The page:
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Blog: reaping the rewards of a diverse board

29th March 2017

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Diversity on trustee boards is a hot topic of conversation among charities, but we don’t always see results. Creating a diverse board is challenging and hard work. To recruit people who aren’t typically represented on boards — including individuals with disabilities and those from minority ethnic communities — takes time and energy.

But achieving diversity brings huge rewards, both for your organisation and the people you support. Having trustees with a range of skills and experiences allows you to set strategic direction for your organisation. Without this, you could struggle to fulfil your charity’s aims.

A board with an equal gender split, a spread of age and ethnicity, and varying ability and disability, is reflective of the communities you work with. By having trustees with diverse views, decision making is more informed and supportive of your service users.


There is no magic wand

Creating a diverse board requires commitment. Ultimately, you want to create an environment where divergent views are welcomed, and individuals feel confident sharing their ideas. To achieve this, trust and mutual respect is essential — both between board members and between the trustees and the executive team. It takes time to build this. There’s no shortcut.

At The Advocacy Project, we’ve taken practical steps to achieve diversity. This includes analysing the existing strengths and gaps in skills and experience, and advertising trustee roles in diverse communities in community languages or easy read.

But it’s important not to rely solely on skills audits, as this can lead to an over-focus on professional disciplines, ignoring first-hand experience. Professionalism of boards comes at a price: experts by experience (those with lived experiences of the issues you work on) are squeezed out. To have a well functioning board, you need a combination of open recruitment and skills audits.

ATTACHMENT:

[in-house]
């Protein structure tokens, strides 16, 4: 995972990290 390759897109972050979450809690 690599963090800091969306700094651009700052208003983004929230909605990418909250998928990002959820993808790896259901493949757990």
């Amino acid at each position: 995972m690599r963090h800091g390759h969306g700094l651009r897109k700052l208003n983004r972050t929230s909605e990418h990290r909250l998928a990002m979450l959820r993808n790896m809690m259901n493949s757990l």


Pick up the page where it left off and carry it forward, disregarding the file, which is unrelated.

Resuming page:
We regularly review our board composition to ensure we have the right proportions of professional trustees and trustees who are experts by experience. One third of our trustees have experience of mental health conditions, learning disabilities or dementia — ensuring the communities we work with have a voice at the board table.


Living and breathing diversity

Once you’ve recruited a diverse board, the hard work doesn’t stop there. You need to support trustees in their roles by providing them with accessible information. This includes easy read summaries of board papers and financial summaries of management accounts. As chairs, we also play a crucial role in creating inclusive boards, making sure everyone has the time and space in meetings to raise their views.

Ahead of our board meetings, we hold preparation meetings to ensure trustees understand the items for discussion. We also use the Good Trustee Guide in easy read in our trustee inductions; we produced the guide on behalf of the National Council for Voluntary Organisations in December 2016.


It’s a win-win situation

Having a diverse board has had a positive impact on The Advocacy Project’s work. We’ve been able to identify and address gaps in service provision, including providing end of life advocacy. It’s also helped us to prioritise the need for a communications team to raise awareness of our work among people with disabilities and health conditions.

In our experience, the time and energy invested in creating a diverse governance structure pays off.  Not only will you be clear on your strategic direction, you’ll have a dynamic team to take you there.

Let’s turn the conversations into action. As a sector, we need to do more than pay lip service to this issue. We need to put diversity into practice and embed it into our trustee boards.


Kate Ferguson

Chair of the Board of Trustees, The Advocacy Project


This blog by Kate Ferguson, former Chair of the Board of Trustees at The Advocacy Project, was originally posted on ICSA: The Governance Institute website on 29/03/17. The post can be accessed here.

Further information

Guest blog: what working on the easy-read trustee guide taught me

What makes a good trustee

Our trustees

The Advocacy project